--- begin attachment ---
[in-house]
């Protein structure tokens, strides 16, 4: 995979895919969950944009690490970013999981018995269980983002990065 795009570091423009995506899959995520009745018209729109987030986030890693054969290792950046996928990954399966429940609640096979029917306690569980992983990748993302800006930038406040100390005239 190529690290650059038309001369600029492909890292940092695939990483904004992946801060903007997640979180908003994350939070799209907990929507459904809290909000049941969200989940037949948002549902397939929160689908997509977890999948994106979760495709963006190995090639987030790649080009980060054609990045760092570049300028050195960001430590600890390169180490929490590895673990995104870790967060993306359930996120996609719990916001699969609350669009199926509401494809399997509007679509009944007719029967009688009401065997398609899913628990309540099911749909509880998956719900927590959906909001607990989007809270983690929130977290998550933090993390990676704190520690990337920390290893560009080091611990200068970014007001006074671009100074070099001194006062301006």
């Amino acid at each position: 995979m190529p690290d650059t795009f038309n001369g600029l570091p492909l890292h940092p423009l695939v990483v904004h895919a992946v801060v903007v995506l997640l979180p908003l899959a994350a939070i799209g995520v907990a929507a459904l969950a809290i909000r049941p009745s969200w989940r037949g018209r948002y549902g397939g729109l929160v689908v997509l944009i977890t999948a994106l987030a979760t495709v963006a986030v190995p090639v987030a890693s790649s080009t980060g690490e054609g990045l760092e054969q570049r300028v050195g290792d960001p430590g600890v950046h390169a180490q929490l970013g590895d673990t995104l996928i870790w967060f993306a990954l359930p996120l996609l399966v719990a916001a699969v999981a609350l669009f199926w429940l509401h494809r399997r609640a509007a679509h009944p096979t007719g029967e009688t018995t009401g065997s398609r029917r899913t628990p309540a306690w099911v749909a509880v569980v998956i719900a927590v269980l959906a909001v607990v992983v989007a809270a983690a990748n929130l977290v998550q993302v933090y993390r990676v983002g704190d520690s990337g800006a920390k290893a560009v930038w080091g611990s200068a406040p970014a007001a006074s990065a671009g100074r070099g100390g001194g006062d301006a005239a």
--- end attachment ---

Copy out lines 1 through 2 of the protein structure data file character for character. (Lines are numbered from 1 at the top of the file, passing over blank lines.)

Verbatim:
[in-house]
């Protein structure tokens, strides 16, 4: 995979895919969950944009690490970013999981018995269980983002990065 795009570091423009995506899959995520009745018209729109987030986030890693054969290792950046996928990954399966429940609640096979029917306690569980992983990748993302800006930038406040100390005239 190529690290650059038309001369600029492909890292940092695939990483904004992946801060903007997640979180908003994350939070799209907990929507459904809290909000049941969200989940037949948002549902397939929160689908997509977890999948994106979760495709963006190995090639987030790649080009980060054609990045760092570049300028050195960001430590600890390169180490929490590895673990995104870790967060993306359930996120996609719990916001699969609350669009199926509401494809399997509007679509009944007719029967009688009401065997398609899913628990309540099911749909509880998956719900927590959906909001607990989007809270983690929130977290998550933090993390990676704190520690990337920390290893560009080091611990200068970014007001006074671009100074070099001194006062301006």